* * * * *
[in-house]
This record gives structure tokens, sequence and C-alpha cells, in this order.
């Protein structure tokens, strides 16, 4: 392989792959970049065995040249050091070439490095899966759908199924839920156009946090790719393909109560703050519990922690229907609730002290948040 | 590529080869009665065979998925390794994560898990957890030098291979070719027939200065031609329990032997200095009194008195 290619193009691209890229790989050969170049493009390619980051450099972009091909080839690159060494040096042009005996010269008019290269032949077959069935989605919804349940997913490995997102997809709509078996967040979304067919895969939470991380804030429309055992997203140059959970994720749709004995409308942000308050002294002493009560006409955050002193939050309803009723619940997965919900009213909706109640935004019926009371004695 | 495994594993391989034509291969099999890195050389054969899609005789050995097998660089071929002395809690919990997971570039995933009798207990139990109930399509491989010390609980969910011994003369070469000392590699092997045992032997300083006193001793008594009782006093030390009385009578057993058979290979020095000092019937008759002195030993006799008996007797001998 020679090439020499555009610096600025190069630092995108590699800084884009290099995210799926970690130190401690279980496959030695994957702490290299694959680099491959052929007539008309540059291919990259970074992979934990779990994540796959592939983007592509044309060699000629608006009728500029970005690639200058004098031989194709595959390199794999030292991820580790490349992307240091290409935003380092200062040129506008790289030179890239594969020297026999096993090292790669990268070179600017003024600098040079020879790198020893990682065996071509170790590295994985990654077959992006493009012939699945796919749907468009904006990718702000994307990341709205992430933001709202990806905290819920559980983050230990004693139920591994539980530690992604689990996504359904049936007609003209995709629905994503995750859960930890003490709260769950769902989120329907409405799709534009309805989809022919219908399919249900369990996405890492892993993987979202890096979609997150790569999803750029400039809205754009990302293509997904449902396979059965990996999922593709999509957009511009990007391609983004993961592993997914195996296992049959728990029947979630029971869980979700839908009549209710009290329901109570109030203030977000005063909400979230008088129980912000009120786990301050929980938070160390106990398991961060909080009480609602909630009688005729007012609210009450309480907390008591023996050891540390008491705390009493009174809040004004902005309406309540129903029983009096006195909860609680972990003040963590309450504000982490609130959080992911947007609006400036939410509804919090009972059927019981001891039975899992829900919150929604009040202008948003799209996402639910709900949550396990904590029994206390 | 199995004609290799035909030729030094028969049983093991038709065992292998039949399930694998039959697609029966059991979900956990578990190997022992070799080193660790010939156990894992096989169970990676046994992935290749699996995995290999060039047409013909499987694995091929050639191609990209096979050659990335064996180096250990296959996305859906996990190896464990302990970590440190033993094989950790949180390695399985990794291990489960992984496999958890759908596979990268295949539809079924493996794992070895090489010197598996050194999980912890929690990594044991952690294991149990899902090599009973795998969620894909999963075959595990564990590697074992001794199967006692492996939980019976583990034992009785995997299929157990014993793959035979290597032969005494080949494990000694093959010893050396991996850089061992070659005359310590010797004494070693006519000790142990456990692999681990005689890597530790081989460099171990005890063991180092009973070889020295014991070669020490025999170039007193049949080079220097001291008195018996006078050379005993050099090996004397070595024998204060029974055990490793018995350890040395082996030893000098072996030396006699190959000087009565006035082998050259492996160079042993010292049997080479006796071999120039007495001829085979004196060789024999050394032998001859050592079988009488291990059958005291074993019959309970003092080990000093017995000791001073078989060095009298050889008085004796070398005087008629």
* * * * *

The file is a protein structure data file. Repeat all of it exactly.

[in-house]
This record gives structure tokens, sequence and C-alpha cells, in this order.
């Protein structure tokens, strides 16, 4: 392989792959970049065995040249050091070439490095899966759908199924839920156009946090790719393909109560703050519990922690229907609730002290948040 | 590529080869009665065979998925390794994560898990957890030098291979070719027939200065031609329990032997200095009194008195 290619193009691209890229790989050969170049493009390619980051450099972009091909080839690159060494040096042009005996010269008019290269032949077959069935989605919804349940997913490995997102997809709509078996967040979304067919895969939470991380804030429309055992997203140059959970994720749709004995409308942000308050002294002493009560006409955050002193939050309803009723619940997965919900009213909706109640935004019926009371004695 | 495994594993391989034509291969099999890195050389054969899609005789050995097998660089071929002395809690919990997971570039995933009798207990139990109930399509491989010390609980969910011994003369070469000392590699092997045992032997300083006193001793008594009782006093030390009385009578057993058979290979020095000092019937008759002195030993006799008996007797001998 020679090439020499555009610096600025190069630092995108590699800084884009290099995210799926970690130190401690279980496959030695994957702490290299694959680099491959052929007539008309540059291919990259970074992979934990779990994540796959592939983007592509044309060699000629608006009728500029970005690639200058004098031989194709595959390199794999030292991820580790490349992307240091290409935003380092200062040129506008790289030179890239594969020297026999096993090292790669990268070179600017003024600098040079020879790198020893990682065996071509170790590295994985990654077959992006493009012939699945796919749907468009904006990718702000994307990341709205992430933001709202990806905290819920559980983050230990004693139920591994539980530690992604689990996504359904049936007609003209995709629905994503995750859960930890003490709260769950769902989120329907409405799709534009309805989809022919219908399919249900369990996405890492892993993987979202890096979609997150790569999803750029400039809205754009990302293509997904449902396979059965990996999922593709999509957009511009990007391609983004993961592993997914195996296992049959728990029947979630029971869980979700839908009549209710009290329901109570109030203030977000005063909400979230008088129980912000009120786990301050929980938070160390106990398991961060909080009480609602909630009688005729007012609210009450309480907390008591023996050891540390008491705390009493009174809040004004902005309406309540129903029983009096006195909860609680972990003040963590309450504000982490609130959080992911947007609006400036939410509804919090009972059927019981001891039975899992829900919150929604009040202008948003799209996402639910709900949550396990904590029994206390 | 199995004609290799035909030729030094028969049983093991038709065992292998039949399930694998039959697609029966059991979900956990578990190997022992070799080193660790010939156990894992096989169970990676046994992935290749699996995995290999060039047409013909499987694995091929050639191609990209096979050659990335064996180096250990296959996305859906996990190896464990302990970590440190033993094989950790949180390695399985990794291990489960992984496999958890759908596979990268295949539809079924493996794992070895090489010197598996050194999980912890929690990594044991952690294991149990899902090599009973795998969620894909999963075959595990564990590697074992001794199967006692492996939980019976583990034992009785995997299929157990014993793959035979290597032969005494080949494990000694093959010893050396991996850089061992070659005359310590010797004494070693006519000790142990456990692999681990005689890597530790081989460099171990005890063991180092009973070889020295014991070669020490025999170039007193049949080079220097001291008195018996006078050379005993050099090996004397070595024998204060029974055990490793018995350890040395082996030893000098072996030396006699190959000087009565006035082998050259492996160079042993010292049997080479006796071999120039007495001829085979004196060789024999050394032998001859050592079988009488291990059958005291074993019959309970003092080990000093017995000791001073078989060095009298050889008085004796070398005087008629």